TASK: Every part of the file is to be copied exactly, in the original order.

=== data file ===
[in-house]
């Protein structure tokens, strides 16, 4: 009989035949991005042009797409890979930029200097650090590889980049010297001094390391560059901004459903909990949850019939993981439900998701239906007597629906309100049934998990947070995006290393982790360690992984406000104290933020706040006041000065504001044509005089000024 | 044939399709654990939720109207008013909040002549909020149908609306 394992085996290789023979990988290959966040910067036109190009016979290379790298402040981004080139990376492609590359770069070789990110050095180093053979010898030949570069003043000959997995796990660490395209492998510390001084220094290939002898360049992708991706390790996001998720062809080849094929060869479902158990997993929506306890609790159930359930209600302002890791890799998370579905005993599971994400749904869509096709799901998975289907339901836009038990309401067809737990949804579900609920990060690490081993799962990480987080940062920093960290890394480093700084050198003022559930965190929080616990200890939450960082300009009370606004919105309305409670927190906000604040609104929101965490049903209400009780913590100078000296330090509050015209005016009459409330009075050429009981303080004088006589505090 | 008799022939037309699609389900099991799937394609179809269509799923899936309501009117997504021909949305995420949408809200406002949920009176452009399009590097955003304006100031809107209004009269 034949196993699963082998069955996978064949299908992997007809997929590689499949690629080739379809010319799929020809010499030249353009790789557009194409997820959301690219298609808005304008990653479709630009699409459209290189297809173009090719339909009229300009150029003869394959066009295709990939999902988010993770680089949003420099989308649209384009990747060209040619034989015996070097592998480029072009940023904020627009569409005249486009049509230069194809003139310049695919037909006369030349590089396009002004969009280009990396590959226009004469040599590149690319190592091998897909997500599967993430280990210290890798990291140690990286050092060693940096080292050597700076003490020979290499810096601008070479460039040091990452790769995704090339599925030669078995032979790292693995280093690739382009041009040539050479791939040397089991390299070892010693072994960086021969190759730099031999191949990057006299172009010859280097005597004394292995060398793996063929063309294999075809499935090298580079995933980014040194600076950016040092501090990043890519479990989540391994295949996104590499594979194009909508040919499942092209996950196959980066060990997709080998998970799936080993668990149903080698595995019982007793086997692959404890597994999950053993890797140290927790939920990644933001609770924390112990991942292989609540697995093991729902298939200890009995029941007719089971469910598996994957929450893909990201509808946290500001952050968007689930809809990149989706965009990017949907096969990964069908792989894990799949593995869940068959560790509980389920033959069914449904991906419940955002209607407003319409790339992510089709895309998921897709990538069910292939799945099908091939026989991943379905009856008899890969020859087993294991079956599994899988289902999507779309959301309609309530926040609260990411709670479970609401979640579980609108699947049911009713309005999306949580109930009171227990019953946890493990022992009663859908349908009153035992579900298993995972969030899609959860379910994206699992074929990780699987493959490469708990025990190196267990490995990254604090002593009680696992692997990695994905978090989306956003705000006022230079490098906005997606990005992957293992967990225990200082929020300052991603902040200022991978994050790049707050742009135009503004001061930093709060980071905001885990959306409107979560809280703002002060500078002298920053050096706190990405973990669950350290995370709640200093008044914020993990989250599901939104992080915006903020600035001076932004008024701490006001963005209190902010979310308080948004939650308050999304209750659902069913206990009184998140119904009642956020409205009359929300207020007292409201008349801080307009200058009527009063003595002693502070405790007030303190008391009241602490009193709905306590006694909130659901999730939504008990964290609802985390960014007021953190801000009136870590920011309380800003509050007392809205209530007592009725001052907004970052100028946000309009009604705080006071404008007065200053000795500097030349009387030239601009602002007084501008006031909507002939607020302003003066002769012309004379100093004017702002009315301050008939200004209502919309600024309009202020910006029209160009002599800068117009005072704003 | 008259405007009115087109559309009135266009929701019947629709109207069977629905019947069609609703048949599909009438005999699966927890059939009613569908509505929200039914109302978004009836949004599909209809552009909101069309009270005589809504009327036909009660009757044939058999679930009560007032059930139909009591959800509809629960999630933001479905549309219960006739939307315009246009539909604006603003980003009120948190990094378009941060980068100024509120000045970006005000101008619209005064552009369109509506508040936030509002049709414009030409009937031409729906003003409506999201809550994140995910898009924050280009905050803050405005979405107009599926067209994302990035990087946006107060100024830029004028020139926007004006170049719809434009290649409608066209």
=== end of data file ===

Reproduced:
[in-house]
């Protein structure tokens, strides 16, 4: 009989035949991005042009797409890979930029200097650090590889980049010297001094390391560059901004459903909990949850019939993981439900998701239906007597629906309100049934998990947070995006290393982790360690992984406000104290933020706040006041000065504001044509005089000024 | 044939399709654990939720109207008013909040002549909020149908609306 394992085996290789023979990988290959966040910067036109190009016979290379790298402040981004080139990376492609590359770069070789990110050095180093053979010898030949570069003043000959997995796990660490395209492998510390001084220094290939002898360049992708991706390790996001998720062809080849094929060869479902158990997993929506306890609790159930359930209600302002890791890799998370579905005993599971994400749904869509096709799901998975289907339901836009038990309401067809737990949804579900609920990060690490081993799962990480987080940062920093960290890394480093700084050198003022559930965190929080616990200890939450960082300009009370606004919105309305409670927190906000604040609104929101965490049903209400009780913590100078000296330090509050015209005016009459409330009075050429009981303080004088006589505090 | 008799022939037309699609389900099991799937394609179809269509799923899936309501009117997504021909949305995420949408809200406002949920009176452009399009590097955003304006100031809107209004009269 034949196993699963082998069955996978064949299908992997007809997929590689499949690629080739379809010319799929020809010499030249353009790789557009194409997820959301690219298609808005304008990653479709630009699409459209290189297809173009090719339909009229300009150029003869394959066009295709990939999902988010993770680089949003420099989308649209384009990747060209040619034989015996070097592998480029072009940023904020627009569409005249486009049509230069194809003139310049695919037909006369030349590089396009002004969009280009990396590959226009004469040599590149690319190592091998897909997500599967993430280990210290890798990291140690990286050092060693940096080292050597700076003490020979290499810096601008070479460039040091990452790769995704090339599925030669078995032979790292693995280093690739382009041009040539050479791939040397089991390299070892010693072994960086021969190759730099031999191949990057006299172009010859280097005597004394292995060398793996063929063309294999075809499935090298580079995933980014040194600076950016040092501090990043890519479990989540391994295949996104590499594979194009909508040919499942092209996950196959980066060990997709080998998970799936080993668990149903080698595995019982007793086997692959404890597994999950053993890797140290927790939920990644933001609770924390112990991942292989609540697995093991729902298939200890009995029941007719089971469910598996994957929450893909990201509808946290500001952050968007689930809809990149989706965009990017949907096969990964069908792989894990799949593995869940068959560790509980389920033959069914449904991906419940955002209607407003319409790339992510089709895309998921897709990538069910292939799945099908091939026989991943379905009856008899890969020859087993294991079956599994899988289902999507779309959301309609309530926040609260990411709670479970609401979640579980609108699947049911009713309005999306949580109930009171227990019953946890493990022992009663859908349908009153035992579900298993995972969030899609959860379910994206699992074929990780699987493959490469708990025990190196267990490995990254604090002593009680696992692997990695994905978090989306956003705000006022230079490098906005997606990005992957293992967990225990200082929020300052991603902040200022991978994050790049707050742009135009503004001061930093709060980071905001885990959306409107979560809280703002002060500078002298920053050096706190990405973990669950350290995370709640200093008044914020993990989250599901939104992080915006903020600035001076932004008024701490006001963005209190902010979310308080948004939650308050999304209750659902069913206990009184998140119904009642956020409205009359929300207020007292409201008349801080307009200058009527009063003595002693502070405790007030303190008391009241602490009193709905306590006694909130659901999730939504008990964290609802985390960014007021953190801000009136870590920011309380800003509050007392809205209530007592009725001052907004970052100028946000309009009604705080006071404008007065200053000795500097030349009387030239601009602002007084501008006031909507002939607020302003003066002769012309004379100093004017702002009315301050008939200004209502919309600024309009202020910006029209160009002599800068117009005072704003 | 008259405007009115087109559309009135266009929701019947629709109207069977629905019947069609609703048949599909009438005999699966927890059939009613569908509505929200039914109302978004009836949004599909209809552009909101069309009270005589809504009327036909009660009757044939058999679930009560007032059930139909009591959800509809629960999630933001479905549309219960006739939307315009246009539909604006603003980003009120948190990094378009941060980068100024509120000045970006005000101008619209005064552009369109509506508040936030509002049709414009030409009937031409729906003003409506999201809550994140995910898009924050280009905050803050405005979405107009599926067209994302990035990087946006107060100024830029004028020139926007004006170049719809434009290649409608066209």